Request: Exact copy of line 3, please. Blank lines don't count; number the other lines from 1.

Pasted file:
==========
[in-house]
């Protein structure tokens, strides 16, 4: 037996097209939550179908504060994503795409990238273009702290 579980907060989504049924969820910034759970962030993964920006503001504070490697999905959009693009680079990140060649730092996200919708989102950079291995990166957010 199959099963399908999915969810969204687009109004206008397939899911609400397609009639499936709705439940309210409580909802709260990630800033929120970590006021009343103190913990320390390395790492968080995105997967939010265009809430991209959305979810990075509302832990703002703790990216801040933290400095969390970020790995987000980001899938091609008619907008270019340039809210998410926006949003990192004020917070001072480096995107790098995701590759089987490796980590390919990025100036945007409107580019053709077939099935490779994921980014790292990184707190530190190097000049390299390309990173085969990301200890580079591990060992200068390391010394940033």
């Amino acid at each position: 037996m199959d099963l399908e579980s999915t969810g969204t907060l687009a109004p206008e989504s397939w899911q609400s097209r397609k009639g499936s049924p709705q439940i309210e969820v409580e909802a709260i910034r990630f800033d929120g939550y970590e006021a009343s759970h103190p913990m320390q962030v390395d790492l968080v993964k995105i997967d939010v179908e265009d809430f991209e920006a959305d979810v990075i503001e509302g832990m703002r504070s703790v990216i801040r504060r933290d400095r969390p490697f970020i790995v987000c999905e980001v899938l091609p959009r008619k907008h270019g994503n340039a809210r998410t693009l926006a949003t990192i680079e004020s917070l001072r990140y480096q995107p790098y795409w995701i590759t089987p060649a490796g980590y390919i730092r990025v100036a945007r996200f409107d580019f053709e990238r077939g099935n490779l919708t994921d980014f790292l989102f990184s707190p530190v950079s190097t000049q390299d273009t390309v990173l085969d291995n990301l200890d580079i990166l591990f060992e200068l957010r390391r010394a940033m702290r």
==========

């Amino acid at each position: 037996m199959d099963l399908e579980s999915t969810g969204t907060l687009a109004p206008e989504s397939w899911q609400s097209r397609k009639g499936s049924p709705q439940i309210e969820v409580e909802a709260i910034r990630f800033d929120g939550y970590e006021a009343s759970h103190p913990m320390q962030v390395d790492l968080v993964k995105i997967d939010v179908e265009d809430f991209e920006a959305d979810v990075i503001e509302g832990m703002r504070s703790v990216i801040r504060r933290d400095r969390p490697f970020i790995v987000c999905e980001v899938l091609p959009r008619k907008h270019g994503n340039a809210r998410t693009l926006a949003t990192i680079e004020s917070l001072r990140y480096q995107p790098y795409w995701i590759t089987p060649a490796g980590y390919i730092r990025v100036a945007r996200f409107d580019f053709e990238r077939g099935n490779l919708t994921d980014f790292l989102f990184s707190p530190v950079s190097t000049q390299d273009t390309v990173l085969d291995n990301l200890d580079i990166l591990f060992e200068l957010r390391r010394a940033m702290r």